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Two Vile Names, One Sweetheart Deal: Goldman Bails Out Maduro

The Vampire Squid rescues an infamous autocrat

The Vampire Squid rescues an infamous autocrat.The Vampire Squid rescues an infamous autocrat.

Goldman Sachs reportedly bought $2.8 billion worth of bonds issued by Venezuelan national oil company PDVSA.

Richard Drew/AP

Who says two amoral and corrupt institutions with diametrically opposing ideologies can’t collaborate to sink even lower together?

Goldman Sachs, infamous investment bank and symbol of international predatory capitalism, has made a devil’s bargain with Nicolás Maduro, the infamous left-wing dictator of Venezuela who claims to despise companies just like Goldman. As Forbes writes:

“What happened is that the Venezuelan Treasury owned some bonds issued by PDVSA, the national oil company. They sold those bonds to Goldman Sachs at a serious discount to face value.”

Maduro’s authoritarian government has been rocked by protests this spring thanks to widespread economic and political devastation. (Maduro blames his country’s problems on an “economic war” waged by Washington.) The most shocking statistic is that 75 percent of Venezuelans are said to have lost at least 19 pounds from food shortages.

The Goldman deal was a win-win for the bank and the dictator. Goldman bought $2.8 billion worth of oil bonds for 32 cents on the dollar, according to the Times of London. Maduro’s regime, in return, immediately gets to stock its coffers with about $865 million.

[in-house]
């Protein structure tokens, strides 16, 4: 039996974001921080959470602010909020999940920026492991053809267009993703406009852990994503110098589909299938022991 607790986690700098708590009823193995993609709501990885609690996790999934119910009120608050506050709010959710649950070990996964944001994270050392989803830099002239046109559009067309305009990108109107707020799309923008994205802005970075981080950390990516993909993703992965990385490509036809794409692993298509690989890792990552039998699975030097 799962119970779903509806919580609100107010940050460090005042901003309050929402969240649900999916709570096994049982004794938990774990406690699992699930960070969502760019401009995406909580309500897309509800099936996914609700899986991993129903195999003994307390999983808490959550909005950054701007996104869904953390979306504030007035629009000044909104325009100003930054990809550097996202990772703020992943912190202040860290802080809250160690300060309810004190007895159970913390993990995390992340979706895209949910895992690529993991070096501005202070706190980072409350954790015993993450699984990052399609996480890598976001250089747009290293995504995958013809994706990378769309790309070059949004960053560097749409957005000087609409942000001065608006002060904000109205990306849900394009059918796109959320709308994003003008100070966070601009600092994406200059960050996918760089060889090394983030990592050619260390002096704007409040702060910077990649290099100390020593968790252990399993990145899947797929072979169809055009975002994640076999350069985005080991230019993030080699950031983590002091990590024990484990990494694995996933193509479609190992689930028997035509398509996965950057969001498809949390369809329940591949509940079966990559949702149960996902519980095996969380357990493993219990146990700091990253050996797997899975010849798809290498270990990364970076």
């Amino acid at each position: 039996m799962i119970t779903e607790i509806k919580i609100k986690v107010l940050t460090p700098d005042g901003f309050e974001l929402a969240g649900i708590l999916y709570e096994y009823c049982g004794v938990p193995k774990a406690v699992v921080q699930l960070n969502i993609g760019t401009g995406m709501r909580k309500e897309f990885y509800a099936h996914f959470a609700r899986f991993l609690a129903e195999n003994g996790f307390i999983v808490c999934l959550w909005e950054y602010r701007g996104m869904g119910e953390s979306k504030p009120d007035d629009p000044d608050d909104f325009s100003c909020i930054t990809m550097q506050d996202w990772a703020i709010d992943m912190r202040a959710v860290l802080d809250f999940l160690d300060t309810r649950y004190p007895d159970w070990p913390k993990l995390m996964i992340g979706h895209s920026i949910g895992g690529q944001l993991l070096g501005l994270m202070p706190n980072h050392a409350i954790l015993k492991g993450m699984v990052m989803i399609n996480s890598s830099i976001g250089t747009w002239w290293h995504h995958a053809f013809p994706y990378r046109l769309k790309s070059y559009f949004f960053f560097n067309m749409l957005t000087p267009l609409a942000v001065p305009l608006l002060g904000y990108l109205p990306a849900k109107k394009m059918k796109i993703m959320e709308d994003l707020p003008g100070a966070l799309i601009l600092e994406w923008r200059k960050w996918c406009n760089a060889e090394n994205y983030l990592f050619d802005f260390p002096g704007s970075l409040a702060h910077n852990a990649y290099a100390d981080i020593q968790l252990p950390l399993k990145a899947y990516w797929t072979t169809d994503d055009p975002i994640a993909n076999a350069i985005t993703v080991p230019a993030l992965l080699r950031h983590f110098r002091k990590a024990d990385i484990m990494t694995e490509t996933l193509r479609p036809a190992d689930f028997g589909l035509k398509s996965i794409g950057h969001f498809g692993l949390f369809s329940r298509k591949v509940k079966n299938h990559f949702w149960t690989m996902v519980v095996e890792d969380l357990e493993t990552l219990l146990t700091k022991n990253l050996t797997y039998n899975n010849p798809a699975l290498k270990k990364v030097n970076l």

Julio Borges, president of the National Assembly and a leading opposition figure, denounced Goldman for “aiding and abetting” the goblin of Bolivarian socialism:

“Goldman Sachs’ financial lifeline to the regime,” Borges wrote in a letter to Lloyd Blankfein, “will serve to strengthen the brutal repression unleashed against the hundreds of thousands of Venezuelans peacefully protesting for political change in the country.”

Borges added that he believed Goldman “decided to make a quick buck off the suffering of the Venezuelan people.”

In characteristic form, Goldman insisted it didn’t do anything untoward because it bought the bonds from an intermediary on the secondary market, and didn’t deal with Maduro’s government directly. (Goldman would only identify the intermediary as “European.”) Also, the bank insisted, it bought the bonds for a third of their value to help the Venezuelan people!

“We recognize that the situation is complex and evolving and that Venezuela is in crisis. We agree that life there has to get better, and we made the investment in part because we believe it will,” the firm said in an email statement.

More than 50 people have died in protests over the past two months, with many more injured and arrested.

Henrique Capriles, the opposition governor of the state of Miranda, told reporters that he and his team were beaten by security forces in a march this past weekend. He said he believed Goldman’s investment would “only make things worse,” as the Miami Herald put it.

“Why do they need this money?” Capriles wondered. “To buy bombs and war supplies that are running out? To finance a fraudulent electoral campaign?”

It’s a good thing Karl Marx is dead, because otherwise this metaphysical mind-loop of a news story would make his head explode. Is this a corruption of capitalism, a corruption of socialism, both, or neither? Maduro himself would probably say this transaction is a perfect example of the “savage capitalism” he says he despises.

Whatever it is, this tale of dogs and cats living together on the secondary bond market represents the ultimate in cynicism, and one likely to have dire consequences for a country already on the brink. 

In This Article: Goldman Sachs, wall street


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